Time’s a Wastin’ on Fraser Creek Project

Once the clock starts ticking this spring, crews on an Oregon Coast highway project will have just 75 days to get the job done.

📅   Sat March 21, 2015 - West Edition
Lori Tobias - CEG CORRESPONDENT


The U.S. 101-Fraser Creek Fish Passage Culvert Project, located at milepost 104 on the central coast, calls for workers to dig out a section of the highway and install a 105-ft. (32 m) long, 12 by 10 ft. (3.7 by 3 m) double barrel box culvert beneath it.
The U.S. 101-Fraser Creek Fish Passage Culvert Project, located at milepost 104 on the central coast, calls for workers to dig out a section of the highway and install a 105-ft. (32 m) long, 12 by 10 ft. (3.7 by 3 m) double barrel box culvert beneath it.
The U.S. 101-Fraser Creek Fish Passage Culvert Project, located at milepost 104 on the central coast, calls for workers to dig out a section of the highway and install a 105-ft. (32 m) long, 12 by 10 ft. (3.7 by 3 m) double barrel box culvert beneath it. The $1.37 million project calls for crews to dig at least 8 ft. (2.4 m) below the bottom of the stream channel, then fill in the culvert with 3 ft. (.9 m) of rock and bedding to be more fish friendly.

Once the clock starts ticking this spring, crews on an Oregon Coast highway project will have just 75 days to get the job done.

The U.S. 101-Fraser Creek Fish Passage Culvert Project, located at milepost 104 on the central coast, calls for workers to dig out a section of the highway and install a 105-ft. (32 m) long, 12 by 10 ft. (3.7 by 3 m) double barrel box culvert beneath it.

“When the highway was built in the 1950s, the raised elevation of the roadway created, in essence, a dam that blocked the historic tidal flow of Fraser Creek,” said Richard Little, spokesman of the Oregon Department of Transportation. “This project will restore the tidal flow and the natural estuary wetlands, benefitting endangered Coho salmon and other species in the important coastal river system.”

The original plan called for a single diversion lane with 24/7 flagging, which was expected to be a challenge in the area that sees an average of about 3,000 daily trips. Just a mile south, the traffic volume jumps to 13,500 to 15,000. But contractor LaDuke Construction LLC, of Talent, Ore., was instead able to devise a plan that will divert both lanes of traffic and eliminate the need for lane closures or flagging.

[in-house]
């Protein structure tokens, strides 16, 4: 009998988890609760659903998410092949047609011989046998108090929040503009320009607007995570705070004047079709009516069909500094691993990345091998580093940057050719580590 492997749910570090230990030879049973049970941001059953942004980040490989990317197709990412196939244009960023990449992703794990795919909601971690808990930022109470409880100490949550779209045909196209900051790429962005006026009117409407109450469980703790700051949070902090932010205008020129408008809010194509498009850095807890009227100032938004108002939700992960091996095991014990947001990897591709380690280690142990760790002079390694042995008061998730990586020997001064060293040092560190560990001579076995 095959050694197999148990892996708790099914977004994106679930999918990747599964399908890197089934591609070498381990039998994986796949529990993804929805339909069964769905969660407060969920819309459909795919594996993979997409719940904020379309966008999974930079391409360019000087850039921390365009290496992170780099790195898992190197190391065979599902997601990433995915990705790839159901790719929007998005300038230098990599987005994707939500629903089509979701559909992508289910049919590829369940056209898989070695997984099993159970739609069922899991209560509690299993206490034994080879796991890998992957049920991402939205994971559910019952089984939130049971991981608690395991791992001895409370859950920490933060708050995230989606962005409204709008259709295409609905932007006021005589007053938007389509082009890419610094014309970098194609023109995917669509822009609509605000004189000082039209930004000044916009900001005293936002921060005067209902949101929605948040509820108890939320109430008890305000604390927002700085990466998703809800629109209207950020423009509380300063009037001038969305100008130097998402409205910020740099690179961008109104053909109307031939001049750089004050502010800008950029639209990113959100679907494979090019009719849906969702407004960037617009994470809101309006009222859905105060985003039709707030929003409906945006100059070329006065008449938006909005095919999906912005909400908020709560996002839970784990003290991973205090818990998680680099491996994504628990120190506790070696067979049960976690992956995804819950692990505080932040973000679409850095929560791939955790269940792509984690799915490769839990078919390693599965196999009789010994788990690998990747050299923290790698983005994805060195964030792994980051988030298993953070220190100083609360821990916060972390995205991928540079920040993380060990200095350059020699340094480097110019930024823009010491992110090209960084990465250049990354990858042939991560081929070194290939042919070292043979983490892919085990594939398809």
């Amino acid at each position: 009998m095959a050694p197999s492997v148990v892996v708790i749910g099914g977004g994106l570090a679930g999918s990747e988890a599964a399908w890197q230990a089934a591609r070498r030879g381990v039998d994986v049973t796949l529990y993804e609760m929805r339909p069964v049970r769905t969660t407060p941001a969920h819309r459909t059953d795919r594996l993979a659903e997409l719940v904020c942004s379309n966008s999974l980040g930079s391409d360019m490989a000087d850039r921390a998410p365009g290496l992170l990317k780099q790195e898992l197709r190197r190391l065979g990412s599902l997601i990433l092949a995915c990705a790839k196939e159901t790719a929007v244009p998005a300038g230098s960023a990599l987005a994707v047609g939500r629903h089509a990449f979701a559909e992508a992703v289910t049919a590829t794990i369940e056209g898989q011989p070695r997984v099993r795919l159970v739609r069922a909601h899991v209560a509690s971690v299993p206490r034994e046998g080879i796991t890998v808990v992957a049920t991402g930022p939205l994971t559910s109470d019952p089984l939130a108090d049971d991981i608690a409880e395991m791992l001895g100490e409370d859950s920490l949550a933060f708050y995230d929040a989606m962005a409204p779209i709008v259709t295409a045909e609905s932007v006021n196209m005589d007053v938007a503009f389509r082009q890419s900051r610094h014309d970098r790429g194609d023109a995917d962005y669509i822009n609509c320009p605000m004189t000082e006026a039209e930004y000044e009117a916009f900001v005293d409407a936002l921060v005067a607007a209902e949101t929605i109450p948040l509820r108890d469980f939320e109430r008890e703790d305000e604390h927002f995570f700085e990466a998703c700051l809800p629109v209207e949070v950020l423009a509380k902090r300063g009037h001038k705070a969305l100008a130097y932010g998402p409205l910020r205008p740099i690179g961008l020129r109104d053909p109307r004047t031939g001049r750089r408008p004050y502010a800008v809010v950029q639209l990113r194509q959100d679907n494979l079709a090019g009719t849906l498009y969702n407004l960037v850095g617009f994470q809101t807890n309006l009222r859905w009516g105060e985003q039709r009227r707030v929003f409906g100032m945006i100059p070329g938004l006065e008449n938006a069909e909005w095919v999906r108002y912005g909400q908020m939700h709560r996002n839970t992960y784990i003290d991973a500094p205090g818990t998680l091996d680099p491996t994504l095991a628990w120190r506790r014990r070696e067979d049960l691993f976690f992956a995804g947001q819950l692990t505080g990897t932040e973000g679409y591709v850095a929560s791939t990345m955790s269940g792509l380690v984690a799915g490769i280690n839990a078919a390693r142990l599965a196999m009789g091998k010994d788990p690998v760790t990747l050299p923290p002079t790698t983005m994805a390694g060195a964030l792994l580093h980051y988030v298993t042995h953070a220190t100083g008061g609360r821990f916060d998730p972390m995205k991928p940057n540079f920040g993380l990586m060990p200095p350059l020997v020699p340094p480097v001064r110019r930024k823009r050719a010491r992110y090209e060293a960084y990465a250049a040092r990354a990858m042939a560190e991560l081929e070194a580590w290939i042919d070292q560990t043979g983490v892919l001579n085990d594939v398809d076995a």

Work on the diversion lane is already under way, with trees removed and the site graded. The U.S. Forest Service, the lead agency on the project, has stockpiled the trees to use as habitat. Construction on the culvert is set to begin May 1 and finish by mid July.

“There’s very strict construction time requirements,” said Ken Kohl, ODOT project manager. “We have somewhat conflicting requirements depending on which side of the highway we are working on. In-water work periods are more tidal influenced. The east side of the highway is more of a river system. We have slightly different work periods. In-water work periods are typically early summer. We’re telling them when they can get in there and work in the water and they still have to isolate it. Out of water work we can do anytime. However, you still have the challenges of the weather on the coast and the particular soils.”

Ideally, crews would do the work during the summer at low tide, Kohl said. But environmental restrictions won’t allow that.

“Environmental permits regulate when you can work on streams based on what the fish are doing. So we’re trying to mitigate those conditions as best we can.”

The $1.37 million project calls for crews to dig at least 8 ft. (2.4 m) below the bottom of the stream channel, then fill in the culvert with 3 ft. (.9 m) of rock and bedding to be more fish friendly.

“The soils are not ideal,” said Kohl. “Historically, the soils are not very suitable for building much of anything. The mud flats you deal with are very soft. A lot of times you have to go very deep to find competent soil. We have to cast in place the box to make sure we can adequately deal with the subgrade and provide for a stable foundation to put the road back on top of the box.

“We’re having to spread the load of the highway onto the soils. We can’t just build steep side slopes. We’re removing excess material below the culvert and putting back base material, rock material that will better hold up and distribute the load.”

Crews will excavate the stream bed using a standard excavator and other small equipment. The challenge is to pour the concrete in place and then go back and put them stream material in the culvert itself, Kohn said. The smaller Bobcat equipment will be moving material around, then they’ll cast the top of the culvert and put it in place, he said.

“When all is said and done, you shouldn’t see anything but brand new pavement and the shoulder slightly wider to accommodate the guardrail. When we are done the diversion goes away, and after being blocked for more than 50 years, the natural tidal flow of Fraser Creek will be restored.”